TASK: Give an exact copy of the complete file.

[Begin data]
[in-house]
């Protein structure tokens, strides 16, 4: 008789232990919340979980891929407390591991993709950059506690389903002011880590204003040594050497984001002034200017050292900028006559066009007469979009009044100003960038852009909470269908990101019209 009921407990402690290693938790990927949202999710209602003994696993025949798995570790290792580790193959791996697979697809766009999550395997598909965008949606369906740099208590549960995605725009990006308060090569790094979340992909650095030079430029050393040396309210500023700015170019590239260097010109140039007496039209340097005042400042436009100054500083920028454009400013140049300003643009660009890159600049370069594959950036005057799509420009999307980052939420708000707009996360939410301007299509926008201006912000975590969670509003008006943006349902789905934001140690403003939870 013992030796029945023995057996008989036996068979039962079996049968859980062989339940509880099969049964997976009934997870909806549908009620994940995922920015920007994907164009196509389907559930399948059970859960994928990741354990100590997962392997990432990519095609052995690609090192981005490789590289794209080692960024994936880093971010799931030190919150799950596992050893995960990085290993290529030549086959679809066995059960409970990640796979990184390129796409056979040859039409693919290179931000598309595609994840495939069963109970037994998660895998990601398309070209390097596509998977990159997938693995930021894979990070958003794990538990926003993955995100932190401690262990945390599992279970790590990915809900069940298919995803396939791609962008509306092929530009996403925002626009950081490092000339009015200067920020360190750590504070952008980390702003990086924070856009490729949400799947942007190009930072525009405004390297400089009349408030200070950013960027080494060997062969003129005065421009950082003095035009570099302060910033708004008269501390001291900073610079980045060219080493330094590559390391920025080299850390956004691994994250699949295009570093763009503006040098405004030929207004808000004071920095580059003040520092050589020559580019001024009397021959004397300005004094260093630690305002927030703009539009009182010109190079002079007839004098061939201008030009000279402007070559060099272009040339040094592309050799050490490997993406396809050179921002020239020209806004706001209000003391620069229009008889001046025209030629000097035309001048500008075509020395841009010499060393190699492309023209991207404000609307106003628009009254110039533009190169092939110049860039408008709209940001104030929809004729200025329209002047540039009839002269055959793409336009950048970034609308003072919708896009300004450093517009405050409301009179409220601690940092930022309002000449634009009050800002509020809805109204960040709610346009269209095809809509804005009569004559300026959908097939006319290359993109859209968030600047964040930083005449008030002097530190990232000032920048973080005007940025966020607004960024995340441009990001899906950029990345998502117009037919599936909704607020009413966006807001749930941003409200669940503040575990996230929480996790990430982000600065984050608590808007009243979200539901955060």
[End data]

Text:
[in-house]
């Protein structure tokens, strides 16, 4: 008789232990919340979980891929407390591991993709950059506690389903002011880590204003040594050497984001002034200017050292900028006559066009007469979009009044100003960038852009909470269908990101019209 009921407990402690290693938790990927949202999710209602003994696993025949798995570790290792580790193959791996697979697809766009999550395997598909965008949606369906740099208590549960995605725009990006308060090569790094979340992909650095030079430029050393040396309210500023700015170019590239260097010109140039007496039209340097005042400042436009100054500083920028454009400013140049300003643009660009890159600049370069594959950036005057799509420009999307980052939420708000707009996360939410301007299509926008201006912000975590969670509003008006943006349902789905934001140690403003939870 013992030796029945023995057996008989036996068979039962079996049968859980062989339940509880099969049964997976009934997870909806549908009620994940995922920015920007994907164009196509389907559930399948059970859960994928990741354990100590997962392997990432990519095609052995690609090192981005490789590289794209080692960024994936880093971010799931030190919150799950596992050893995960990085290993290529030549086959679809066995059960409970990640796979990184390129796409056979040859039409693919290179931000598309595609994840495939069963109970037994998660895998990601398309070209390097596509998977990159997938693995930021894979990070958003794990538990926003993955995100932190401690262990945390599992279970790590990915809900069940298919995803396939791609962008509306092929530009996403925002626009950081490092000339009015200067920020360190750590504070952008980390702003990086924070856009490729949400799947942007190009930072525009405004390297400089009349408030200070950013960027080494060997062969003129005065421009950082003095035009570099302060910033708004008269501390001291900073610079980045060219080493330094590559390391920025080299850390956004691994994250699949295009570093763009503006040098405004030929207004808000004071920095580059003040520092050589020559580019001024009397021959004397300005004094260093630690305002927030703009539009009182010109190079002079007839004098061939201008030009000279402007070559060099272009040339040094592309050799050490490997993406396809050179921002020239020209806004706001209000003391620069229009008889001046025209030629000097035309001048500008075509020395841009010499060393190699492309023209991207404000609307106003628009009254110039533009190169092939110049860039408008709209940001104030929809004729200025329209002047540039009839002269055959793409336009950048970034609308003072919708896009300004450093517009405050409301009179409220601690940092930022309002000449634009009050800002509020809805109204960040709610346009269209095809809509804005009569004559300026959908097939006319290359993109859209968030600047964040930083005449008030002097530190990232000032920048973080005007940025966020607004960024995340441009990001899906950029990345998502117009037919599936909704607020009413966006807001749930941003409200669940503040575990996230929480996790990430982000600065984050608590808007009243979200539901955060």